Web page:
It’s a part of Virginia law that mostly pertains to rural areas, crafted to protect farmers and their livestock. But it could also potentially apply to Arlington, should the county allow residents to raise egg-laying hens.
Virginia law section § 3.2-6552 allows for citizens to kill any dog caught in the act of killing or injuring poultry. After the fact, Virginia courts have the power to order animal control officers to kill any dog found to be a “confirmed poultry killer.”
The little-known law may be a deal-breaker for dog-loving Arlington residents, should the county follow a task force recommendation and require potential hen owners to first win the approval of adjacent property holders.
“That could really cause some problems between neighbors,” said Jim Pebley, of the group Backyards, Not Barnyards, which opposes urban chickens in Arlington. “This just adds another reason why relaxing restrictions on raising poultry in residential areas is not a very good idea.”
Asked about the law, supporters of backyard hens didn’t seem concerned, however.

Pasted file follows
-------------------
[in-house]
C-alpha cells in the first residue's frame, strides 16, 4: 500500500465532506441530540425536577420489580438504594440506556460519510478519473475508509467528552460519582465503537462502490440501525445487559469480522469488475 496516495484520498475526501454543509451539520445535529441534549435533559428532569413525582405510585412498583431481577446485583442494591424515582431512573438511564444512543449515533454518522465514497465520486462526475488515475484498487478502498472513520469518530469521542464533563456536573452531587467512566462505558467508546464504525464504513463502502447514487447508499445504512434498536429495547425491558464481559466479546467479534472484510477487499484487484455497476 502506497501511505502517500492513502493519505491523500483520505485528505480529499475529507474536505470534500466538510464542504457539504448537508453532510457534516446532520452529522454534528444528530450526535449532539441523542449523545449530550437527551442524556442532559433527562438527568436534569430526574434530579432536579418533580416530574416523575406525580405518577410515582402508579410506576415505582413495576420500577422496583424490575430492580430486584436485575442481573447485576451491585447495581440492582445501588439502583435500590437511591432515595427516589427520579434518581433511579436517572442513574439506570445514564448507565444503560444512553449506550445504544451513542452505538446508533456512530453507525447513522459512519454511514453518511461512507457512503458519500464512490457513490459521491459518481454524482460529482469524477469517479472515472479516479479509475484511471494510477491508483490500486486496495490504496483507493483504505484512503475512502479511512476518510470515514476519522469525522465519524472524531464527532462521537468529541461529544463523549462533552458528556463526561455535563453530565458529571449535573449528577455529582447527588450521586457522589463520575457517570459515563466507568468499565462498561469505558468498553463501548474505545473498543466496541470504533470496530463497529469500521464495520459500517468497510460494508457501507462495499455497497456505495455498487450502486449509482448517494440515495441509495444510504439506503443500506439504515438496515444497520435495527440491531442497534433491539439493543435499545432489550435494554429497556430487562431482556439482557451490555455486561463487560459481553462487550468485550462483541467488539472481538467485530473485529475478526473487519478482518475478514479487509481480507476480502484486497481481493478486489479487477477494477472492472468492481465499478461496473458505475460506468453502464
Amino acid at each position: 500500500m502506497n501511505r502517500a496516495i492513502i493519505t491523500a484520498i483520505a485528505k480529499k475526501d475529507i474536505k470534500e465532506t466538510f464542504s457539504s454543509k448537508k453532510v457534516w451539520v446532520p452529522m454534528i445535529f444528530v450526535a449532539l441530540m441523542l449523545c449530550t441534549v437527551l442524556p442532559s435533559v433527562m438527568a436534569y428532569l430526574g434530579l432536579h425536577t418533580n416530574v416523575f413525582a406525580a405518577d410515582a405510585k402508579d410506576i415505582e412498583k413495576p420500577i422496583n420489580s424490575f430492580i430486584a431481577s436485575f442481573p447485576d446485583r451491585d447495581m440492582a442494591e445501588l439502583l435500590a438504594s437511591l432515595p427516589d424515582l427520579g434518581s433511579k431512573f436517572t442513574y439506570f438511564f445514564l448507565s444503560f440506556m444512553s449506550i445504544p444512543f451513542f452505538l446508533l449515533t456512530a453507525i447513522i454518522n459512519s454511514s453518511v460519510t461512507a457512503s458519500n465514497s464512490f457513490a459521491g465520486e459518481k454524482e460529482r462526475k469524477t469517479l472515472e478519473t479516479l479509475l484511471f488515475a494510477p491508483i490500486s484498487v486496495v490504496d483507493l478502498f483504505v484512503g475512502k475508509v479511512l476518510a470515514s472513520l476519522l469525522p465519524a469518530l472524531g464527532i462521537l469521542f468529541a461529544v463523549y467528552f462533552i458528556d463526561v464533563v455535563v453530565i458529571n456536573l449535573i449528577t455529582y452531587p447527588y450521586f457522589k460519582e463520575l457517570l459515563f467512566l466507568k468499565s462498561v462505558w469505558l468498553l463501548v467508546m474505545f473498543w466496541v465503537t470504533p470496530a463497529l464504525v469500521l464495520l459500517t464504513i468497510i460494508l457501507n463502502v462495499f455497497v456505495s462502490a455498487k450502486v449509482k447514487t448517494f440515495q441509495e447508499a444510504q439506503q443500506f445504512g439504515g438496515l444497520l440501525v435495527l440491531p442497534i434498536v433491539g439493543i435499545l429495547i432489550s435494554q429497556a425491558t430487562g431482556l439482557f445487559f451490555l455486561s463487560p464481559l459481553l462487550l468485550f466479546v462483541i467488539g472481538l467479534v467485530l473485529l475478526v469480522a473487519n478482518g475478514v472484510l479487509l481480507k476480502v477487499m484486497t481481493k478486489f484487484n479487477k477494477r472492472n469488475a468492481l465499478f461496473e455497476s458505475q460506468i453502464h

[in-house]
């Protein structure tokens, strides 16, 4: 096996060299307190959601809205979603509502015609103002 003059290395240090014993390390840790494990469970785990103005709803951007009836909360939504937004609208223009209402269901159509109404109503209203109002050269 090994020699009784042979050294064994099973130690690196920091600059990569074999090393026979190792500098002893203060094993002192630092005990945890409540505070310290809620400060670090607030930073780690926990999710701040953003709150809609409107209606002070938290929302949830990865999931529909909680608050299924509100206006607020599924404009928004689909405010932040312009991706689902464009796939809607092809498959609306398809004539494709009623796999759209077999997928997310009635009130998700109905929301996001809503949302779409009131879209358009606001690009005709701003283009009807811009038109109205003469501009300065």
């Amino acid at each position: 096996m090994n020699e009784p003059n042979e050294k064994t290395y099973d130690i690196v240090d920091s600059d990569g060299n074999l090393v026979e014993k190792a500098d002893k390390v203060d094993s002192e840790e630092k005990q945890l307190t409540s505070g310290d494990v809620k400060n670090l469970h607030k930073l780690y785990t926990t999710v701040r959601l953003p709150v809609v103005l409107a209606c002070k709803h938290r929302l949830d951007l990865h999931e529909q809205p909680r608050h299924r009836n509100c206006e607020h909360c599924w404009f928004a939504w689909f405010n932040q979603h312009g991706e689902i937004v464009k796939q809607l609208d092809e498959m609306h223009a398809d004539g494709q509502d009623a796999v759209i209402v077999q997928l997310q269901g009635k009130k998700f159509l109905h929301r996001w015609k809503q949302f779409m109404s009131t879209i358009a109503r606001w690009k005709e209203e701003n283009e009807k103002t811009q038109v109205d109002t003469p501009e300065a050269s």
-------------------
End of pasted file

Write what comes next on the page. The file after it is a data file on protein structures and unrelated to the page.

“Thankfully, dogs, people and hens co-exist happily in Baltimore, Richmond, Raleigh, and hundreds of other urban communities across the country that embrace henkeeping,” said Ed Fendley, of the Arlington Egg Project. “We are confident that in Arlington, too, we can walk and chew gum at the same time.”
Other states have similar laws on the books. Two weeks ago in the San Francisco area, two dogs were killed by the owner of chickens the dogs had just killed. The killing of the dogs would be legal under California law, unless the dogs “suffered unduly” and animal cruelty charges can be brought.